Lianna (1983) from Tuna

Lianna (1983), according to Lesbian Flicks, is the best Lesbian film nobody has seen. I agree, and hope that the new DVD will change that. It is a John Sayles project. He wrote it, and knocked on doors for years trying to raise the $500K he was going to need to make it. When he finally realized that nobody was going for it, he decided to finance it himself, but shot on 16mm to drop the cost to $300K.

Sayles didn't start out to write a lesbian-themed film, but the point he wanted to show got him there. He wanted to show a woman splitting from her husband, not getting the kids, and suddenly having a real struggle to earn a living. The only sin he could think of that didn't make her an unfit mother in 1983 was for her to be gay.


Linda Griffiths, as Lianna, shows breasts in several scenes. Jane Hallaren, as the professor, shows breasts and buns briefly. Betsy Julia Robinson, as a woman Lianna picks up in a gay bar, shows breasts.

She had married a graduate assistant, and quit work to type his thesis. Years later, she finds herself in an unhappy marriage, with two kids, and a husband who screws his female students any chance he gets. She is attending night classes, and develops a crush on one of her professors, so history is repeating itself, and she is again choosing an authority figure. This time, however, the professor is a woman. The wife decides to move out and come out, and hubby is not graceful about it, partly because he will miss her slave labor, and partly because this sort of scandal will almost certainly kill his chance at tenure. The wife hopes to marry the female professor and live happily ever after. The professor, however, is currently separated from a long term love interest, and had figured that the wife was just another bored, bi-curious housewife she could enjoy, then leave. It's not that she was callous, or didn't care about her, but she had deep emotions invested in her other relationship, and a lot of her life as well.

Sayles did an amazing job of getting inside the heads of his characters. He didn't take any easy paths in telling the story. Lianna didn't live happily ever after, neither did she suffer retribution on a Biblical scale for licking pussy. She grew into her new identity, and faced struggles, and some successes, just the way we all do. The author's insights didn't stop there. For example, Lianna's best friend is no longer comfortable with the fact that they change clothes in the same room when they swim. Several of Lianna's husband's male colleagues visit her apartment hoping to score with the new divorcee. The two children were also excellent. The six-year-old couldn't comprehend why her mommy and daddy would want to live apart. The thirteen-year-old son had the typical adolescent attitude that this was just another typical move by parents done solely to screw up his life.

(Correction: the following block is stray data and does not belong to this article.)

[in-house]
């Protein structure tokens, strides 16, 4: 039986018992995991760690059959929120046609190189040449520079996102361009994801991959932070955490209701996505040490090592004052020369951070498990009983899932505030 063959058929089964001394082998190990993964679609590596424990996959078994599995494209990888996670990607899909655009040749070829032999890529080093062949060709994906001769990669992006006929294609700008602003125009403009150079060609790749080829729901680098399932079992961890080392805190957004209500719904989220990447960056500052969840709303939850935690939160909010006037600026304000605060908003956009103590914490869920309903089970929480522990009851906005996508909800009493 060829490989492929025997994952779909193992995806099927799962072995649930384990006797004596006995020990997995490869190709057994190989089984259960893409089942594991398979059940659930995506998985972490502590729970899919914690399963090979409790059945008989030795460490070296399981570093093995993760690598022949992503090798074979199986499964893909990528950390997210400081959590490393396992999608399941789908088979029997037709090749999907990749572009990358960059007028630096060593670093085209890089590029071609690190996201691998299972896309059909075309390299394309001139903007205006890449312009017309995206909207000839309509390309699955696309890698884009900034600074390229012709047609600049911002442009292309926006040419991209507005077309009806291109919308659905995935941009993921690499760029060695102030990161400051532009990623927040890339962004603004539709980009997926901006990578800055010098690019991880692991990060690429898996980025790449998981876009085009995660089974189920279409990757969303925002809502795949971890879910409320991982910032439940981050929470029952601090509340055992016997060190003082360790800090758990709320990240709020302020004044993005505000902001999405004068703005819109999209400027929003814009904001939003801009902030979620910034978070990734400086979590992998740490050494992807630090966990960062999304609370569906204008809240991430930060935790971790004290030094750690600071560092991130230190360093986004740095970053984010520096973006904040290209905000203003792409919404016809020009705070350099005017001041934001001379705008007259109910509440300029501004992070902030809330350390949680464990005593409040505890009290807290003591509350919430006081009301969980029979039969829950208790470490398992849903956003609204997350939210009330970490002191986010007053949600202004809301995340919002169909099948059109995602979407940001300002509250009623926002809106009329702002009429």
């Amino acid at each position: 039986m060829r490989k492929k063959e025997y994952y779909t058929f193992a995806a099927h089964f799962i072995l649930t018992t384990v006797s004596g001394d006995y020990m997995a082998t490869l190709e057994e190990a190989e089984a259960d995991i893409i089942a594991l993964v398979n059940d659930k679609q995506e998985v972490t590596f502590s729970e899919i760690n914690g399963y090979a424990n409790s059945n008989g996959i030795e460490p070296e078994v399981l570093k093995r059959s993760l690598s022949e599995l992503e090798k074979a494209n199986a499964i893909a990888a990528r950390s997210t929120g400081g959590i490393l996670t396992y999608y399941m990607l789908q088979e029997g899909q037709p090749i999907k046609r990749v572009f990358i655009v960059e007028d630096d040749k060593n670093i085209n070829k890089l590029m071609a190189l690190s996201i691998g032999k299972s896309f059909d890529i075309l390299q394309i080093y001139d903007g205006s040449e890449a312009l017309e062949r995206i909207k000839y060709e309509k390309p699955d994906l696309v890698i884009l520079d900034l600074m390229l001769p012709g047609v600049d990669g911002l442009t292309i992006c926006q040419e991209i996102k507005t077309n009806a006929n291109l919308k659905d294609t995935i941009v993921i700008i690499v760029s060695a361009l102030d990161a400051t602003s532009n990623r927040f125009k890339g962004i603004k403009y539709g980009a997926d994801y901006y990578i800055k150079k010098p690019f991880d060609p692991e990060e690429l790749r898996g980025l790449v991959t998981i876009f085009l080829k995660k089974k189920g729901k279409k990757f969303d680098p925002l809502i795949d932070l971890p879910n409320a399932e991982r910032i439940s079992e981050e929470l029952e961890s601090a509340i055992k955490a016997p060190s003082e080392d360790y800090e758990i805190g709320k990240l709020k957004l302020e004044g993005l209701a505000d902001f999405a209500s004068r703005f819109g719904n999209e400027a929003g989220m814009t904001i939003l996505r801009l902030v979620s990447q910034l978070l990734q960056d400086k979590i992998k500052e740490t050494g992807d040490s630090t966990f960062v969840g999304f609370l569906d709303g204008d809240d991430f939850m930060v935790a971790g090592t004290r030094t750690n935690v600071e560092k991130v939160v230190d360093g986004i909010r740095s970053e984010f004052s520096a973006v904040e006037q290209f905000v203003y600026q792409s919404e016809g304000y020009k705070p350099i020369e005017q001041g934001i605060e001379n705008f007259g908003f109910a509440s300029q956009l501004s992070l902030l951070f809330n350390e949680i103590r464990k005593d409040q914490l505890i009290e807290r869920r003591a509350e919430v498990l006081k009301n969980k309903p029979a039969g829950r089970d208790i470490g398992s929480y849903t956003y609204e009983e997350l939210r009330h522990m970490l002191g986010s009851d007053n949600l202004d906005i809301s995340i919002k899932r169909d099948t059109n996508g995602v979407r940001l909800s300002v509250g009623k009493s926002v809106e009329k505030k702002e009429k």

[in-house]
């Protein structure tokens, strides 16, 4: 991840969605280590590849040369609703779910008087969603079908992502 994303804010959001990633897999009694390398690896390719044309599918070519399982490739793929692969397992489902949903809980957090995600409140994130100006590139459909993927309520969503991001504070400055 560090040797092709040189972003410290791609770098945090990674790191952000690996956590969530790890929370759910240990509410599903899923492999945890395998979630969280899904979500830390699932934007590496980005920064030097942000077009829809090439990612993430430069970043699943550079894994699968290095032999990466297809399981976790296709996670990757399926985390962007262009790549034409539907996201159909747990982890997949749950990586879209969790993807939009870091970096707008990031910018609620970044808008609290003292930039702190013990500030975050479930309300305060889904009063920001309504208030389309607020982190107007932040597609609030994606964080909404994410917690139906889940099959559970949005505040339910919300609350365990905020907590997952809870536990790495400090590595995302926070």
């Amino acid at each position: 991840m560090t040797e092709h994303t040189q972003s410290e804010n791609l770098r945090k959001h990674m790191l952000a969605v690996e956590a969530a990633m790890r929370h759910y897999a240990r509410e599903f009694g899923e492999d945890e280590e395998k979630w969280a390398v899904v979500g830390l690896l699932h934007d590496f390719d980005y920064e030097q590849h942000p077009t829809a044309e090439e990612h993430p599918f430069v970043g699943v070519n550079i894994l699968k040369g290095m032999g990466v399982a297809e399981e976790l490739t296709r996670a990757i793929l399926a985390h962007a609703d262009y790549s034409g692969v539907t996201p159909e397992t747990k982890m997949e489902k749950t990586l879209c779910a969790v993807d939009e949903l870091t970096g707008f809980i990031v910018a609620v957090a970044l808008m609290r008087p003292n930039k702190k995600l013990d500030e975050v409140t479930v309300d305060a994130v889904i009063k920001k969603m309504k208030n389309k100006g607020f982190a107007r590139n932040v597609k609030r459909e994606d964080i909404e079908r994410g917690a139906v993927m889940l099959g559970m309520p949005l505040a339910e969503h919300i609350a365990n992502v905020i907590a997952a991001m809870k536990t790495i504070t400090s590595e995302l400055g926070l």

DVD info from Amazon

  • udio Commentary with John Sayles

  • Featurette

  • Widescreen anamorphic format

The print is a little grainy because it was shot on 16mm, but the Hoboken locations look great, and it is well filmed and edited. This is one of the better character-driven dramas I have seen recently, and is at the top of my list of favorite lesbian films along with Desert Hearts, and the first segment of If These Walls Could Talk II. 

The Critics Vote

The People Vote ...

  • Profitable. It grossed $1.5 million, in contrast to a $300k budget.


The meaning of the IMDb score: 7.5 usually indicates a level of excellence equivalent to about three and a half stars from the critics. 6.0 usually indicates lukewarm watchability, comparable to approximately two and a half stars from the critics. The fives are generally not worthwhile unless they are really your kind of material, equivalent to about a two star rating from the critics, or a C- from our system. Films rated below five are generally awful even if you like that kind of film - this score is roughly equivalent to one and a half stars from the critics or a D on our scale. (Possibly even less, depending on just how far below five the rating is.

My own guideline: A means the movie is so good it will appeal to you even if you hate the genre. B means the movie is not good enough to win you over if you hate the genre, but is good enough to do so if you have an open mind about this type of film. C means it will only appeal to genre addicts, and has no crossover appeal. (C+ means it has no crossover appeal, but will be considered excellent by genre fans, while C- indicates that it we found it to be a poor movie although genre addicts find it watchable). D means you'll hate it even if you like the genre. E means that you'll hate it even if you love the genre. F means that the film is not only unappealing across-the-board, but technically inept as well. Any film rated C- or better is recommended for fans of that type of film. Any film rated B- or better is recommended for just about anyone. We don't score films below C- that often, because we like movies and we think that most of them have at least a solid niche audience. Now that you know that, you should have serious reservations about any movie below C-.

Based on this description, this is an easy C+. The genre doesn't get any better than this, and even the weak transfer wasn't enough to spoil it.

Return to the Movie House home page